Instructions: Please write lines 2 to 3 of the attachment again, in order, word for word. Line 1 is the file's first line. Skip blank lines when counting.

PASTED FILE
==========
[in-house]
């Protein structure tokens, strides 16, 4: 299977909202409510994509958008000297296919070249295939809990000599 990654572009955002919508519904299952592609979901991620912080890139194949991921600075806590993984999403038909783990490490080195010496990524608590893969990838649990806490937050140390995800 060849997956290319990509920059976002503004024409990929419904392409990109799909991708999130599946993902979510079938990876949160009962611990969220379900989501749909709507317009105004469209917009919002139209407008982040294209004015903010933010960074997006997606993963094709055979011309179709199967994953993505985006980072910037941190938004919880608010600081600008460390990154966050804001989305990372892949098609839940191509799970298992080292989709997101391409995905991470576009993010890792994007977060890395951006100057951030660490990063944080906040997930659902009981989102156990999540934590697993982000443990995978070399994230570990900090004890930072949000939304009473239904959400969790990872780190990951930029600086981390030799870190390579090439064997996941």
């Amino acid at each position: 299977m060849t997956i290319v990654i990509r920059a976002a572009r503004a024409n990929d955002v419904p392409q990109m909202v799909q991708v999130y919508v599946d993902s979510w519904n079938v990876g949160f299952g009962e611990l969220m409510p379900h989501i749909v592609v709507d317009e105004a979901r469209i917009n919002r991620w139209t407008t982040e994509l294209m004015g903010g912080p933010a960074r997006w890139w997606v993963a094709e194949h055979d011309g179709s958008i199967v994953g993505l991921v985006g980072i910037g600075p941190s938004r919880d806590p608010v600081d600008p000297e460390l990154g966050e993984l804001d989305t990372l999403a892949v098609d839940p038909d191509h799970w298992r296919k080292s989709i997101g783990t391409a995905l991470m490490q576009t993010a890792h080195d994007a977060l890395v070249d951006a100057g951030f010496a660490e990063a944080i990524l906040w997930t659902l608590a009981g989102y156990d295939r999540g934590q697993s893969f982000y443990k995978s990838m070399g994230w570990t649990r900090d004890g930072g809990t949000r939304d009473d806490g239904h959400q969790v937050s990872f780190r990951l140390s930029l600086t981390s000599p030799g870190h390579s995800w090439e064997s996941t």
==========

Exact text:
């Protein structure tokens, strides 16, 4: 299977909202409510994509958008000297296919070249295939809990000599 990654572009955002919508519904299952592609979901991620912080890139194949991921600075806590993984999403038909783990490490080195010496990524608590893969990838649990806490937050140390995800 060849997956290319990509920059976002503004024409990929419904392409990109799909991708999130599946993902979510079938990876949160009962611990969220379900989501749909709507317009105004469209917009919002139209407008982040294209004015903010933010960074997006997606993963094709055979011309179709199967994953993505985006980072910037941190938004919880608010600081600008460390990154966050804001989305990372892949098609839940191509799970298992080292989709997101391409995905991470576009993010890792994007977060890395951006100057951030660490990063944080906040997930659902009981989102156990999540934590697993982000443990995978070399994230570990900090004890930072949000939304009473239904959400969790990872780190990951930029600086981390030799870190390579090439064997996941």
């Amino acid at each position: 299977m060849t997956i290319v990654i990509r920059a976002a572009r503004a024409n990929d955002v419904p392409q990109m909202v799909q991708v999130y919508v599946d993902s979510w519904n079938v990876g949160f299952g009962e611990l969220m409510p379900h989501i749909v592609v709507d317009e105004a979901r469209i917009n919002r991620w139209t407008t982040e994509l294209m004015g903010g912080p933010a960074r997006w890139w997606v993963a094709e194949h055979d011309g179709s958008i199967v994953g993505l991921v985006g980072i910037g600075p941190s938004r919880d806590p608010v600081d600008p000297e460390l990154g966050e993984l804001d989305t990372l999403a892949v098609d839940p038909d191509h799970w298992r296919k080292s989709i997101g783990t391409a995905l991470m490490q576009t993010a890792h080195d994007a977060l890395v070249d951006a100057g951030f010496a660490e990063a944080i990524l906040w997930t659902l608590a009981g989102y156990d295939r999540g934590q697993s893969f982000y443990k995978s990838m070399g994230w570990t649990r900090d004890g930072g809990t949000r939304d009473d806490g239904h959400q969790v937050s990872f780190r990951l140390s930029l600086t981390s000599p030799g870190h390579s995800w090439e064997s996941t």